You see where this is going, don’t you? I believe that we let the oldest (in kindergarten and I knew the teacher because I’d gone in to help once or twice a week) take in 100 (washed in dish soap to lose the beery smell they still had) caps. We also made him take in a more traditional hundred of something more mundane like paper clips or pennies.

    If only there had been 100 raccoon skulls in the box…

    1. Jen, I love the beer bottle caps idea, mainly b/c my 12 yo has been collecting them from her dad since she was, maybe, 2 years old. She has a HUGE box of them in her bedroom and it used to be funny when she’d see a cap on the ground, pick it up, and say, “ooooo, I don’t have this one!” One day, I found a new bottle cap and went upstairs to add it to her collection. I opened the box and was hit with a HUGE whiff of BEER. It hadn’t dawned on me that, dur, the caps would smell.

  6. Wow am I glad our school doesn’t do that project–they celebrate 100 Days in KG and 1st grade, but no projects! Whew! 🙂 (This year my 3rd grader was all sad they didn’t get to celebrate it. 3rd grade is hard, a big transition to more work, less play.)

  7. When you’re child is a hoarder like mine, the possibilities are endless… 100 marbles from his marble collection, 100 shells from his shell collection, 100 5¢ party favors from his… yeah, it’s a little crazy in his room.

  8. Ugh. I am so over this project. I kinda got it in kindergarten…learning to count to 100, etc. But in 1st grade, there was no set-up, no context, no reason. Just a note with directions to use 100 items to “create a creation” AND write a story about it. AND spend your February break doing it. Parents were strongly encouraged to assist. AND we were not allowed to use food products.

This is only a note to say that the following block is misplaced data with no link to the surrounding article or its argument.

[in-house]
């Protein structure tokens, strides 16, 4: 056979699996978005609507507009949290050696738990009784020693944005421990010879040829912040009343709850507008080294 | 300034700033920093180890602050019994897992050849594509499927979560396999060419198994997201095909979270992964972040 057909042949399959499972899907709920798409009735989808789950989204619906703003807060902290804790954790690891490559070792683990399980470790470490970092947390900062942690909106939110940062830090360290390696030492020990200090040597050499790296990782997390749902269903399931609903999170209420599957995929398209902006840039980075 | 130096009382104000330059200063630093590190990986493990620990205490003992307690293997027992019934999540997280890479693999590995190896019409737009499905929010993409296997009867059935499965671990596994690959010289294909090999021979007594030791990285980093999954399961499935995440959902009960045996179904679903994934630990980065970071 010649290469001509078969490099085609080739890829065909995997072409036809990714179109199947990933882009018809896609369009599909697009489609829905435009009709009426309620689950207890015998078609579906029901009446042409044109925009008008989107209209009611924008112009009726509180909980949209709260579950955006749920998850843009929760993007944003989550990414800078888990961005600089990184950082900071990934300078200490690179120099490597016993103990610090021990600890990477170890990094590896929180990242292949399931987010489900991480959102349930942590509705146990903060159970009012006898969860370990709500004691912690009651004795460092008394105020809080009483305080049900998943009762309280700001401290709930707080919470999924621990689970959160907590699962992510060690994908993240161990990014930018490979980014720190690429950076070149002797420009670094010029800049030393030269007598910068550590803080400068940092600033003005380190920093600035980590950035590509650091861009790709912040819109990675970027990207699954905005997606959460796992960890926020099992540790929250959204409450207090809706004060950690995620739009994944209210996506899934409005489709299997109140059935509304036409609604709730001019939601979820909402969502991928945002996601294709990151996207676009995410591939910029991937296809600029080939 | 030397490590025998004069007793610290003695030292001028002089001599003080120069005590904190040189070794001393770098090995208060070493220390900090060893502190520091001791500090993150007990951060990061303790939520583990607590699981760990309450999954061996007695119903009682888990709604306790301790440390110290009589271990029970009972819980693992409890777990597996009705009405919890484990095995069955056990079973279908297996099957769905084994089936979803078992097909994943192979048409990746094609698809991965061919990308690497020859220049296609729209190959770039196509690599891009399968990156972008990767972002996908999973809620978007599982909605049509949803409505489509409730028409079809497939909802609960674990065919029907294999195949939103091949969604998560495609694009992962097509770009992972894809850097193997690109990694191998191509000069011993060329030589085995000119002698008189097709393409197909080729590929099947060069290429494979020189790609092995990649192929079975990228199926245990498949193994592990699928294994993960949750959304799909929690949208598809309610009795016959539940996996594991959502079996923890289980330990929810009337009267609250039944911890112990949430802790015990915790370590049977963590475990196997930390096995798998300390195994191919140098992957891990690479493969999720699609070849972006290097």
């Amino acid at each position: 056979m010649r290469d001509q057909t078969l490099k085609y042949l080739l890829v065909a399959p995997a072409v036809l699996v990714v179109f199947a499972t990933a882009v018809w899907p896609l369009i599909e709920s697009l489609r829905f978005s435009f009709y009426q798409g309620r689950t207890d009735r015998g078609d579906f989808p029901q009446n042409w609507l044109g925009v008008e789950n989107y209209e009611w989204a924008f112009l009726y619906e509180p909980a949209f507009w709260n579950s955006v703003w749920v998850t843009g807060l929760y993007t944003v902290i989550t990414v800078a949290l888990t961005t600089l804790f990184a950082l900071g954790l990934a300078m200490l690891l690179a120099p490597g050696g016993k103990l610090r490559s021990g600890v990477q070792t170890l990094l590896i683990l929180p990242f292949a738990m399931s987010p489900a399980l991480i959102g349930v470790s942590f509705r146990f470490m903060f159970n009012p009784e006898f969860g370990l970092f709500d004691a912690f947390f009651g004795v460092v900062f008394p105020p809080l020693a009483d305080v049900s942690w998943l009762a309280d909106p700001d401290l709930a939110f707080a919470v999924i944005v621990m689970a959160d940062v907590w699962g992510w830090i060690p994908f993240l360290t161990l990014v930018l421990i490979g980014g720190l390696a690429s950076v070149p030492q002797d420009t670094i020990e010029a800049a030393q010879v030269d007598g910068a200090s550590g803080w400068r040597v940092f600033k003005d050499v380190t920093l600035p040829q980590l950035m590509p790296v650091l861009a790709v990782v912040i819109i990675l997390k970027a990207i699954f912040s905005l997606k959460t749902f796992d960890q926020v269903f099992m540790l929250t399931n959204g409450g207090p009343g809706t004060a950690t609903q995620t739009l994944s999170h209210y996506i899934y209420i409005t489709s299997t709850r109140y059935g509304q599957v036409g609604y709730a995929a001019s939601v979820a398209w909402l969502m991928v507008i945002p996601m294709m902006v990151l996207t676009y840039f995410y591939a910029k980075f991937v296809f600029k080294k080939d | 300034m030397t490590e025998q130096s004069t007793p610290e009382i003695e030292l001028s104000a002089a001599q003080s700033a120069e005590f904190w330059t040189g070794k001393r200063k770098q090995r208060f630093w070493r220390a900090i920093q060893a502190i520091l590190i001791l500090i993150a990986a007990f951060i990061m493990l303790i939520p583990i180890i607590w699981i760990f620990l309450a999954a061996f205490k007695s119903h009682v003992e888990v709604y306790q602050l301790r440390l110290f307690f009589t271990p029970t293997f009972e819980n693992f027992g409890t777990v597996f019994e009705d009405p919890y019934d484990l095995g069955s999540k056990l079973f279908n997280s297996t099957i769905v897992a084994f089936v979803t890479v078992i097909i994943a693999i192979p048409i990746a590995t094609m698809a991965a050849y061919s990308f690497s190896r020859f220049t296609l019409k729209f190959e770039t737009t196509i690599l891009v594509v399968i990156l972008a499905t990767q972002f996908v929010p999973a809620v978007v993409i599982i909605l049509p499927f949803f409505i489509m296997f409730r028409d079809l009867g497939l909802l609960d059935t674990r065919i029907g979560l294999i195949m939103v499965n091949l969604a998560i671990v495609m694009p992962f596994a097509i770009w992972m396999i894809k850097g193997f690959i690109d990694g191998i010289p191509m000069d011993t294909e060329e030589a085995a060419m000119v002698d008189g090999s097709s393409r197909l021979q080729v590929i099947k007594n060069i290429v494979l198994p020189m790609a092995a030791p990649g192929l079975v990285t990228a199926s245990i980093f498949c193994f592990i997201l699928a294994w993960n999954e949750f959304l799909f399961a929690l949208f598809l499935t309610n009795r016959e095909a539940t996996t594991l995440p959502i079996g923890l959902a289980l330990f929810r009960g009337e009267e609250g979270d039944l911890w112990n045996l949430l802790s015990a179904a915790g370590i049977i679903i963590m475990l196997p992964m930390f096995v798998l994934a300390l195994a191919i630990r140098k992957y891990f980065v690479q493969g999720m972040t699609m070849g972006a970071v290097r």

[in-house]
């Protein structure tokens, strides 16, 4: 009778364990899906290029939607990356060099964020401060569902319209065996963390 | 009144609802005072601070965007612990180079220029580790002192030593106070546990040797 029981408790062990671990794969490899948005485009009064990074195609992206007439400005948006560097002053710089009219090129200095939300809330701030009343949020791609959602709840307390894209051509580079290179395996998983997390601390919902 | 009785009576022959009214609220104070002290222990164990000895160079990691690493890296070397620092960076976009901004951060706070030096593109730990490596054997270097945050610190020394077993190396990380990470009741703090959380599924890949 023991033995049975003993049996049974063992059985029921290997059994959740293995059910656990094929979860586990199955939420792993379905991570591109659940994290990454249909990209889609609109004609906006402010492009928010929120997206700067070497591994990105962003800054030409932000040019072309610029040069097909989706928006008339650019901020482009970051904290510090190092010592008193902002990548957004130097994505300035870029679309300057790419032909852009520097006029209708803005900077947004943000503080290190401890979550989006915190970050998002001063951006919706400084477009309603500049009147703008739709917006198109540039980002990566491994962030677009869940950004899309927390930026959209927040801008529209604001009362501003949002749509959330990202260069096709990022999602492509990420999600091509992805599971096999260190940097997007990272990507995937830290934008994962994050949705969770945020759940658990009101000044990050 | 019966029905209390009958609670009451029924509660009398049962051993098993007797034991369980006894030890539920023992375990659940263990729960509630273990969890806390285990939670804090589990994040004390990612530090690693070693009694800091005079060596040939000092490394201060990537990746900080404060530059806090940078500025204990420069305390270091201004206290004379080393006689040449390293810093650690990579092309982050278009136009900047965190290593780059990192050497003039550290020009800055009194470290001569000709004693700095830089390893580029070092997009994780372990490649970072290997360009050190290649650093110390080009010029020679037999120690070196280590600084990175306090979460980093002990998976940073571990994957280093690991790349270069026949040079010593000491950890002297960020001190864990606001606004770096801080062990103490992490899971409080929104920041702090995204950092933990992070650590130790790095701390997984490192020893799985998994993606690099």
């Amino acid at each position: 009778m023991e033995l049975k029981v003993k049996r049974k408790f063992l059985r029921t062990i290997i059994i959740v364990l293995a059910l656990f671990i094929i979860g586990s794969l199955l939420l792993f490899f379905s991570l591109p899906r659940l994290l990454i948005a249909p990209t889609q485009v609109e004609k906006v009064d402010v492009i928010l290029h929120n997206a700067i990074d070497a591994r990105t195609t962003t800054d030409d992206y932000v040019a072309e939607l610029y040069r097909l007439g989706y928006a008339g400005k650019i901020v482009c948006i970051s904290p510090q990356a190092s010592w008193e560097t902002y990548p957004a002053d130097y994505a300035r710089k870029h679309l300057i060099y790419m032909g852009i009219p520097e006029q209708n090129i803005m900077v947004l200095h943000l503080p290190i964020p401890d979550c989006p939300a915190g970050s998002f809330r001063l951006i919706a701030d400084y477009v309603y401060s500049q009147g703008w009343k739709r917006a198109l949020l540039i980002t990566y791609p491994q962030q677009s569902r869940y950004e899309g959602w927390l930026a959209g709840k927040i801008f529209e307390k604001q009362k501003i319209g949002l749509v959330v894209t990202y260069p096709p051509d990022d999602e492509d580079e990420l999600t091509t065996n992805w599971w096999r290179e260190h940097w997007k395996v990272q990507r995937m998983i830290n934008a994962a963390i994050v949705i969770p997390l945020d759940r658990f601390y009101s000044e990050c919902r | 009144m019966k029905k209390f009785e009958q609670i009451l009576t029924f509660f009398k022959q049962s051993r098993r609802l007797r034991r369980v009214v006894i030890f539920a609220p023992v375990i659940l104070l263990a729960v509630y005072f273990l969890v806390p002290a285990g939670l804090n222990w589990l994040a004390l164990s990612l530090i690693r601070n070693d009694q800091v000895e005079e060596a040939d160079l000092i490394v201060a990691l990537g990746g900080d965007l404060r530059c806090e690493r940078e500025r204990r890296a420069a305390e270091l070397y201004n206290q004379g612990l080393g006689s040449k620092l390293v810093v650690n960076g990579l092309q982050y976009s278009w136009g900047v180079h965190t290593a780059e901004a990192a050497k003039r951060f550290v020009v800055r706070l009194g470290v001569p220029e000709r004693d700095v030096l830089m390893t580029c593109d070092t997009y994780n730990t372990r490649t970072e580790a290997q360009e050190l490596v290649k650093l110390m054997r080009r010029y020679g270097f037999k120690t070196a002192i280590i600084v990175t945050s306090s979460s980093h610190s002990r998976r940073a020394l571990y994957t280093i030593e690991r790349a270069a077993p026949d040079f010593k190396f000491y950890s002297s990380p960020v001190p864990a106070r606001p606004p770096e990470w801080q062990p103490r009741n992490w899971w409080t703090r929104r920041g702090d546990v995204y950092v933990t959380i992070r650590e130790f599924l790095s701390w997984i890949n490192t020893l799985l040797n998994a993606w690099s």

FWIW, my son wrote 100 words that started with the letters of his name on Post-Its & stuck them to a poster.

    Somebody, please tell me we won’t still be doing this in 5th grade!

  9. My daughter cheated — she took 100 puzzle pieces from a 100 pieces puzzle set. That way she didn’t have to count the pieces . . . (sigh).

    1. That is totally NOT cheating. That is showing advanced problem solving skills. I think your daughter will do well in life…

  10. My son is in kindergarten so I had no idea. I happily used it as a way to clean out my crap drawer. I was so bummed when all the crap was returned the next day.

    1. Ha! Then I’m glad I didn’t go with the game pieces.

      Anyone want 100 very gently handled but unused Q-Tips?

  11. Luckily for my kindergartener the project was optional. She chose to draw 100 flowers on a piece of paper. Luckily she draws small so it easily fit on one page. Whew.

    1. And upon re-reading my post, apparently I’m feeling lucky tonight.